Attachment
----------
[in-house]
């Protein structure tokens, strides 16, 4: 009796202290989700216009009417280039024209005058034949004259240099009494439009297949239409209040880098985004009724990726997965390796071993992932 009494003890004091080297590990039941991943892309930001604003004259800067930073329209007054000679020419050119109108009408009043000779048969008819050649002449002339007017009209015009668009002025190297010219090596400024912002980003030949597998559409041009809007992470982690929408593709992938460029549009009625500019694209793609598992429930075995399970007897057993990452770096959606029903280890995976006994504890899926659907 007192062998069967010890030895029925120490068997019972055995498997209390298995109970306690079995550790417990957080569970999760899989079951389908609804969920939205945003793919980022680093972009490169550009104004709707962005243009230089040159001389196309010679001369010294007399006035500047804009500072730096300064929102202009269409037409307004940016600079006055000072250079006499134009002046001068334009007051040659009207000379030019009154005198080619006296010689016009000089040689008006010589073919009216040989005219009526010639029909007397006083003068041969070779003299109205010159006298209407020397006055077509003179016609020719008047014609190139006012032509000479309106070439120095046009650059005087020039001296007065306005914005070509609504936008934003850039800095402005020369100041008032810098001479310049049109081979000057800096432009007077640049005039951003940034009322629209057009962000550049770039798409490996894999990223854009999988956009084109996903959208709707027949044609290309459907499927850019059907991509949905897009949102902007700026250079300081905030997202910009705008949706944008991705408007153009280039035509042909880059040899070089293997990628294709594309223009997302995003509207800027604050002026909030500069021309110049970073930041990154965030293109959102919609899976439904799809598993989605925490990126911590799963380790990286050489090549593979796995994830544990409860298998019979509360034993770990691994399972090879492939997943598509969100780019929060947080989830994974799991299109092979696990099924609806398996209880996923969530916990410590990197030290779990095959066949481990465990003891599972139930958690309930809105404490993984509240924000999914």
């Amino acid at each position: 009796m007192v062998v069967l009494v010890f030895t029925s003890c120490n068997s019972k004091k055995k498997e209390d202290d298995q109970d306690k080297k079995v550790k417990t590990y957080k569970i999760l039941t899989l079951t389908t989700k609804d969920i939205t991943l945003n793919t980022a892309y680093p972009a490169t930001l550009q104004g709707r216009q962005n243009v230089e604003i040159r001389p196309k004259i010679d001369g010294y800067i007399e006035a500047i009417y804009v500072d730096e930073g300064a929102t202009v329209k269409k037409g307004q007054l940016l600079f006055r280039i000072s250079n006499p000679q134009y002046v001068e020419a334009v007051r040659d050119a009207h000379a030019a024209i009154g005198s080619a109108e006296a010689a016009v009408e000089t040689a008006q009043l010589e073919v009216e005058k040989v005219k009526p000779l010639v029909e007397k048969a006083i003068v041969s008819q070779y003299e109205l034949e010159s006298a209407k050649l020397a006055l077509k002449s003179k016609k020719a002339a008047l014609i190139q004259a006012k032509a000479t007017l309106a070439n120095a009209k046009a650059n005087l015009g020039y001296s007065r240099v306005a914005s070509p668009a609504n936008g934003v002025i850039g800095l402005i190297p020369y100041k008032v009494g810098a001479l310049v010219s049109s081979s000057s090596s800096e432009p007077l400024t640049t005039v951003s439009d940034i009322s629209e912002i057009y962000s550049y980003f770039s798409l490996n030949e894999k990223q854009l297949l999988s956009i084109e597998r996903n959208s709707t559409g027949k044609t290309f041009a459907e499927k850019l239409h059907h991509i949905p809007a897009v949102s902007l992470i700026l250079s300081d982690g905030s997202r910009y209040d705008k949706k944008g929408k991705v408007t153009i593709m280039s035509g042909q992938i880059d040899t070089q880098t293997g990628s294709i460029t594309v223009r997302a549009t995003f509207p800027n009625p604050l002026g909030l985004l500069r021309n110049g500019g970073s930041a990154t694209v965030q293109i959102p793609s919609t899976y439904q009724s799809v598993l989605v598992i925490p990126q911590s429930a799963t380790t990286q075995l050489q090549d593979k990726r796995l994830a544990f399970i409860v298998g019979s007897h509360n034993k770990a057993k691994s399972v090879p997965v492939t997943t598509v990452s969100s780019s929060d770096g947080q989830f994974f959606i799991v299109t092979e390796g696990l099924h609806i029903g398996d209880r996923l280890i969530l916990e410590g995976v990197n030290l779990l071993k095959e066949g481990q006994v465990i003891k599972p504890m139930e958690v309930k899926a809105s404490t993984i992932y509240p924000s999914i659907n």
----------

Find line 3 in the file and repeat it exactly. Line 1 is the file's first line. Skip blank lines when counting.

């Amino acid at each position: 009796m007192v062998v069967l009494v010890f030895t029925s003890c120490n068997s019972k004091k055995k498997e209390d202290d298995q109970d306690k080297k079995v550790k417990t590990y957080k569970i999760l039941t899989l079951t389908t989700k609804d969920i939205t991943l945003n793919t980022a892309y680093p972009a490169t930001l550009q104004g709707r216009q962005n243009v230089e604003i040159r001389p196309k004259i010679d001369g010294y800067i007399e006035a500047i009417y804009v500072d730096e930073g300064a929102t202009v329209k269409k037409g307004q007054l940016l600079f006055r280039i000072s250079n006499p000679q134009y002046v001068e020419a334009v007051r040659d050119a009207h000379a030019a024209i009154g005198s080619a109108e006296a010689a016009v009408e000089t040689a008006q009043l010589e073919v009216e005058k040989v005219k009526p000779l010639v029909e007397k048969a006083i003068v041969s008819q070779y003299e109205l034949e010159s006298a209407k050649l020397a006055l077509k002449s003179k016609k020719a002339a008047l014609i190139q004259a006012k032509a000479t007017l309106a070439n120095a009209k046009a650059n005087l015009g020039y001296s007065r240099v306005a914005s070509p668009a609504n936008g934003v002025i850039g800095l402005i190297p020369y100041k008032v009494g810098a001479l310049v010219s049109s081979s000057s090596s800096e432009p007077l400024t640049t005039v951003s439009d940034i009322s629209e912002i057009y962000s550049y980003f770039s798409l490996n030949e894999k990223q854009l297949l999988s956009i084109e597998r996903n959208s709707t559409g027949k044609t290309f041009a459907e499927k850019l239409h059907h991509i949905p809007a897009v949102s902007l992470i700026l250079s300081d982690g905030s997202r910009y209040d705008k949706k944008g929408k991705v408007t153009i593709m280039s035509g042909q992938i880059d040899t070089q880098t293997g990628s294709i460029t594309v223009r997302a549009t995003f509207p800027n009625p604050l002026g909030l985004l500069r021309n110049g500019g970073s930041a990154t694209v965030q293109i959102p793609s919609t899976y439904q009724s799809v598993l989605v598992i925490p990126q911590s429930a799963t380790t990286q075995l050489q090549d593979k990726r796995l994830a544990f399970i409860v298998g019979s007897h509360n034993k770990a057993k691994s399972v090879p997965v492939t997943t598509v990452s969100s780019s929060d770096g947080q989830f994974f959606i799991v299109t092979e390796g696990l099924h609806i029903g398996d209880r996923l280890i969530l916990e410590g995976v990197n030290l779990l071993k095959e066949g481990q006994v465990i003891k599972p504890m139930e958690v309930k899926a809105s404490t993984i992932y509240p924000s999914i659907n």